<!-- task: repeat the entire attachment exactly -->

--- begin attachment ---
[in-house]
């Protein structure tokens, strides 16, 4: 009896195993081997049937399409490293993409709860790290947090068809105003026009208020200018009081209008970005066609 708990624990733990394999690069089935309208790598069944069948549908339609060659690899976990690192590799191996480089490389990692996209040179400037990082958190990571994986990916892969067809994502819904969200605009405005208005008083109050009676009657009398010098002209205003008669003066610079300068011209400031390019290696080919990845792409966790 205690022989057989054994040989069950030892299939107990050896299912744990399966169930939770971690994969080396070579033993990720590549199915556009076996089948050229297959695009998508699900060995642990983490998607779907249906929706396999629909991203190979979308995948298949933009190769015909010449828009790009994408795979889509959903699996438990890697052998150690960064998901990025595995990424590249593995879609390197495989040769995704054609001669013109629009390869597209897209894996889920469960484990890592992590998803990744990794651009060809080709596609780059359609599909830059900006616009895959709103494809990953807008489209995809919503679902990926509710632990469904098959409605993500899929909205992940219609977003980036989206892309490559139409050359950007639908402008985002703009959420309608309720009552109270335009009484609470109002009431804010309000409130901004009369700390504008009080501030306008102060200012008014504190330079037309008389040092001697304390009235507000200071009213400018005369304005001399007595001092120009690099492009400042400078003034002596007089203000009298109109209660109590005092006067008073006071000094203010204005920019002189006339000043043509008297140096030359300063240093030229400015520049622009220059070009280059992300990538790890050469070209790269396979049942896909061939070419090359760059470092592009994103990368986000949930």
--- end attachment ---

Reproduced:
[in-house]
């Protein structure tokens, strides 16, 4: 009896195993081997049937399409490293993409709860790290947090068809105003026009208020200018009081209008970005066609 708990624990733990394999690069089935309208790598069944069948549908339609060659690899976990690192590799191996480089490389990692996209040179400037990082958190990571994986990916892969067809994502819904969200605009405005208005008083109050009676009657009398010098002209205003008669003066610079300068011209400031390019290696080919990845792409966790 205690022989057989054994040989069950030892299939107990050896299912744990399966169930939770971690994969080396070579033993990720590549199915556009076996089948050229297959695009998508699900060995642990983490998607779907249906929706396999629909991203190979979308995948298949933009190769015909010449828009790009994408795979889509959903699996438990890697052998150690960064998901990025595995990424590249593995879609390197495989040769995704054609001669013109629009390869597209897209894996889920469960484990890592992590998803990744990794651009060809080709596609780059359609599909830059900006616009895959709103494809990953807008489209995809919503679902990926509710632990469904098959409605993500899929909205992940219609977003980036989206892309490559139409050359950007639908402008985002703009959420309608309720009552109270335009009484609470109002009431804010309000409130901004009369700390504008009080501030306008102060200012008014504190330079037309008389040092001697304390009235507000200071009213400018005369304005001399007595001092120009690099492009400042400078003034002596007089203000009298109109209660109590005092006067008073006071000094203010204005920019002189006339000043043509008297140096030359300063240093030229400015520049622009220059070009280059992300990538790890050469070209790269396979049942896909061939070419090359760059470092592009994103990368986000949930």